climbing to Refuge de Chalin, Dents du Midi


It’s late by the time we all eventually arrive at the cabin. We are pretty tired from filming and trudging through the snow but the view is energizing and we get the fire lit. We make some tea and get some food on the go. By the end of the trip, we are all going to smell like smoked sausage. The cabin is tiny and lighting the fire proves to be a smoky affair if you’re not careful.



Cabin Life:

The cabin is small, apparently made to sleep 8. It’s tight enough with just the three of us though. Opposite the beds is the table (we are seated at in the photo below), along with a wood fire. The first night was quite hilarious after we lit the fire and dumped some good pieces of wood in it just before retiring to our sleeping bags. We were in for a cold night, of course.
After about 10 minutes we could hardly breathe. I was lying there wishing I had brought a cooler sleeping bag (bearing in mind the sleeping bags we have would keep us alive in a snow hole at -10 degrees). Little did I know the cabin must have been about 20degrees inside. After lying there for a while wondering if the others could breathe I heard a gasp and Julien and Jules couldn’t bear it any longer. We knocked open the chalet door to let some cold air in and we could breathe again, and sleep.


Effort vs reward:

The morning is somewhat of a surprise. I have never been to this cabin before. Our ascent had been shrouded in clouds and eventual darkness. So opening the cabin door at 6 am to a magnificent sunrise with cloud inversion below and peaks emerging from underneath welcome surprise.

I’m instantly inspired to get going and set up the easel. The day proves to be a perfect one. We spend time drinking tea periodically, I start several paintings throughout the day with different light effects. Julien & Jules are working hard too. They have a limited time to get all the footage they need so, as I’m racing to catch the light, they also are running about.

We spend 3 days up at the cabin, painting, filming, drinking tea, eating sachet food along with dried sausage & some gruyere cheese. (Which I vow never to go hiking without again) I could write so much more, share many more photos and paintings. But actually, I would like to leave you in some suspense. Julien and Jules are currently busy working on the film. I can’t wait to see the final result and share it with you.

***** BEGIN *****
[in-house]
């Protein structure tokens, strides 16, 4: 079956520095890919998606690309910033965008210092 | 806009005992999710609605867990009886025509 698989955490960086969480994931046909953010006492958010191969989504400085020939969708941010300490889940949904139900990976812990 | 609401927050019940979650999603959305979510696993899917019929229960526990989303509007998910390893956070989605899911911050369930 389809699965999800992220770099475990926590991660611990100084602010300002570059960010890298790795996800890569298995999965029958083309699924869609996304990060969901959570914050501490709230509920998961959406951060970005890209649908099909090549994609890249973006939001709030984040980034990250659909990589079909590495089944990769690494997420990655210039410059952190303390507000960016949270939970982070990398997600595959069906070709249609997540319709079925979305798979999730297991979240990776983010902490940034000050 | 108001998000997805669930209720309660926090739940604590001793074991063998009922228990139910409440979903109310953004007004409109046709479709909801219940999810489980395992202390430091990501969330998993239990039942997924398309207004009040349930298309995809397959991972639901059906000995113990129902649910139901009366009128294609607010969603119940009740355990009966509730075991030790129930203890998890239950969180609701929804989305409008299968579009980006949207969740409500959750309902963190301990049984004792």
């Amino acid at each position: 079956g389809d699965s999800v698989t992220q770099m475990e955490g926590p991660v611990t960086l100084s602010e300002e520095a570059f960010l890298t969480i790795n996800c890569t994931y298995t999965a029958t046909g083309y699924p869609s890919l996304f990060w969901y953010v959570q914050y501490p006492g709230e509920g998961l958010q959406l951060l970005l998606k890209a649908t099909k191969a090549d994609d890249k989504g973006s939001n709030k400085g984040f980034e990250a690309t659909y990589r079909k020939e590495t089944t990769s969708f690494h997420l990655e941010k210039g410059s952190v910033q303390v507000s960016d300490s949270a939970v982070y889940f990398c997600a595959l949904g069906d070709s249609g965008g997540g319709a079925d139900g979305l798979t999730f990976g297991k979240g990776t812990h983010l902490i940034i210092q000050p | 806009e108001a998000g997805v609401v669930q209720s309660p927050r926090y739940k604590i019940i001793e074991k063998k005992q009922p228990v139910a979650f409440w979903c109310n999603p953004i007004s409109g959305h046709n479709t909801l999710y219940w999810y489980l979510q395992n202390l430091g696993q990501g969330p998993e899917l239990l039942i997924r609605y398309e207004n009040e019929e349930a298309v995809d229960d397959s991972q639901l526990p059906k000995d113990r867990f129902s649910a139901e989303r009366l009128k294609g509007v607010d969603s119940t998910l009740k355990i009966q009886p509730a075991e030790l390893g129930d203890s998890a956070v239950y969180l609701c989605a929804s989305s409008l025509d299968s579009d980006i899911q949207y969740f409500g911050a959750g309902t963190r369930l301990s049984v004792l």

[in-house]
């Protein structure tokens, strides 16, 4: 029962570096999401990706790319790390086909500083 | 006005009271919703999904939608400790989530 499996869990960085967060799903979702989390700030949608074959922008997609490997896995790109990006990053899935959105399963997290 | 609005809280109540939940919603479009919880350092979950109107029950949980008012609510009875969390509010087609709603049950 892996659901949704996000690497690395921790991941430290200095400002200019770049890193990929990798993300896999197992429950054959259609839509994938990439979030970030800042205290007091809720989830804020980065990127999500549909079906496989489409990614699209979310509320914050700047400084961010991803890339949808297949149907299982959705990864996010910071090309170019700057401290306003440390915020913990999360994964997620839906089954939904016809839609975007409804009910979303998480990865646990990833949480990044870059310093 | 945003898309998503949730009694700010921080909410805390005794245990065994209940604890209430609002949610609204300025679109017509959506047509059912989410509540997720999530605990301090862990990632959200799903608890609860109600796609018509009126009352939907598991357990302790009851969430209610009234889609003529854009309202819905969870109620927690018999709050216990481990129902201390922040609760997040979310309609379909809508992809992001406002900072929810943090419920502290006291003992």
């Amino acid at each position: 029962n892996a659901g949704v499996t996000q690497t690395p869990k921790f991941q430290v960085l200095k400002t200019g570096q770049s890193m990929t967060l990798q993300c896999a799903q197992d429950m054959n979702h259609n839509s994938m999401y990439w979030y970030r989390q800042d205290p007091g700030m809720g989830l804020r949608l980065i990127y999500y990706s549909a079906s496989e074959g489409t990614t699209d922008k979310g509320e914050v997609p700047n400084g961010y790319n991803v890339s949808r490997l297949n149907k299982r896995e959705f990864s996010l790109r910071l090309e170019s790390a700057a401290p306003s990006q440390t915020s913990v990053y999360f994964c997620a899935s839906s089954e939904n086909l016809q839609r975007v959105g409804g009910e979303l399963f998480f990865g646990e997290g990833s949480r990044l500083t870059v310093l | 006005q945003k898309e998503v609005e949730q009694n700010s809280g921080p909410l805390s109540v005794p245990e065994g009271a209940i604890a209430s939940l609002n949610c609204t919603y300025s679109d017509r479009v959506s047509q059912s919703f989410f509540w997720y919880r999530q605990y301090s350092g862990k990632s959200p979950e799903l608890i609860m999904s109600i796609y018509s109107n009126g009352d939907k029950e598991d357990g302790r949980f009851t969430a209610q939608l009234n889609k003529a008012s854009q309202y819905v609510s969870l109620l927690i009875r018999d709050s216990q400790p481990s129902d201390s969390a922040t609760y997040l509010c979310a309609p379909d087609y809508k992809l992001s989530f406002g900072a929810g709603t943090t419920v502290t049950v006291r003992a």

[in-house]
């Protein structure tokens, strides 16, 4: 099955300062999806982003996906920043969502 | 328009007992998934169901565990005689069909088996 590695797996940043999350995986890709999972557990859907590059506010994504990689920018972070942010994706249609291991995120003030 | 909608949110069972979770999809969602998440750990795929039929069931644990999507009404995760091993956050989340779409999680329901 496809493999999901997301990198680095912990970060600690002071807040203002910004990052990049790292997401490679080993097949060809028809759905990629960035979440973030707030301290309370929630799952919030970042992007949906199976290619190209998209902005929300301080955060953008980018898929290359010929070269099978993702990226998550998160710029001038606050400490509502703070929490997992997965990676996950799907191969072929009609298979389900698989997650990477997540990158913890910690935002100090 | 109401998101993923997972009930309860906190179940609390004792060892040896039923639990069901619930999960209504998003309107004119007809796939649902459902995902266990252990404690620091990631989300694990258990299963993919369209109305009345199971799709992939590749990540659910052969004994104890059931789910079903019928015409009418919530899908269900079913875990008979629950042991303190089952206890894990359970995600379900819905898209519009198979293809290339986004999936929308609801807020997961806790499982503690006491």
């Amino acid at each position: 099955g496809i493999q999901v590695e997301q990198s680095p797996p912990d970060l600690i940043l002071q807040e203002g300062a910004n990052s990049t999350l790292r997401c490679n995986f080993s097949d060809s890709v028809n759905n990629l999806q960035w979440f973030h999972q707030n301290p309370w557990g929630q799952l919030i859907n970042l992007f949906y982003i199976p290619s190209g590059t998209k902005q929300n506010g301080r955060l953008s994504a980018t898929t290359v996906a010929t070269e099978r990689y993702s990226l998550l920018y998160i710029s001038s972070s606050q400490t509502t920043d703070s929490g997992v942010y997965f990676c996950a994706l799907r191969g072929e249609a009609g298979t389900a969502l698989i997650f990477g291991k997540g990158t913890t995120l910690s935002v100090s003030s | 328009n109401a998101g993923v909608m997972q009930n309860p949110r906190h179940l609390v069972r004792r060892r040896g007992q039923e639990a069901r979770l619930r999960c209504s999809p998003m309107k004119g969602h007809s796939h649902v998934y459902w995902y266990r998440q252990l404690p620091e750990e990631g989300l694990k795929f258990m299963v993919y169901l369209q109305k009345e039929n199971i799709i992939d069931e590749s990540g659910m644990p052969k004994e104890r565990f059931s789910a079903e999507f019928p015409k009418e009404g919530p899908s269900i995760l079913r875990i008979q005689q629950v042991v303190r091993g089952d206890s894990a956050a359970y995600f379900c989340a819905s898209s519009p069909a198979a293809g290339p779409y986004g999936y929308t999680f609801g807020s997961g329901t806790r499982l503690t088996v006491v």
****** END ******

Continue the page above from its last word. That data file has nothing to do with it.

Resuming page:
How to paint the mountains:

I’m not really going to give a tutorial here, just my approach. During this trip, the aim is to let myself be inspired and work with the changing scenery as we find it. Having not been here before it would be pointless to try anything else. I want to produce some works which best describes our trip. The goosebumps you get as you come out of the cabin with the sun rising for the first time. The depth and mystery of the clouds looming below. There is so much to choose from.

In this case, for my main painting, I’m inspired not by the mountain (The Dents du Midi), but by its cast shadow cast on the sea of cloud below. I often find that after a long hike in the mountains, that the view and isn’t what I expected. In this situation, I try not to have a preconceived idea of what I want to paint. To let myself be inspired by each moment experienced is the goal

The unexpected:

Below is a sneak peek of the paintings in progress. The second painting is inspired by something I have never seen before. It is called the ‘Apollo – St-Michel axis’. About fifty years ago, Jean Richer wrote a very interesting book in which he describes alignments of temples and asks himself “how did the ancients know how to build edifices so perfectly aligned over several hundred kilometers? He describes a line passing through Delphi (and its Pythia, dedicated to the solar god Apollo), Athens, and Delos (where Apollo was born) which he calls the Apollo line. Ten years later, his brother Julien resumed his work and realized that this line extended much further, towards Europe. This line which originates at Mont-Carmel in fact stretches all the way to the archipelago of the Skellig Islands.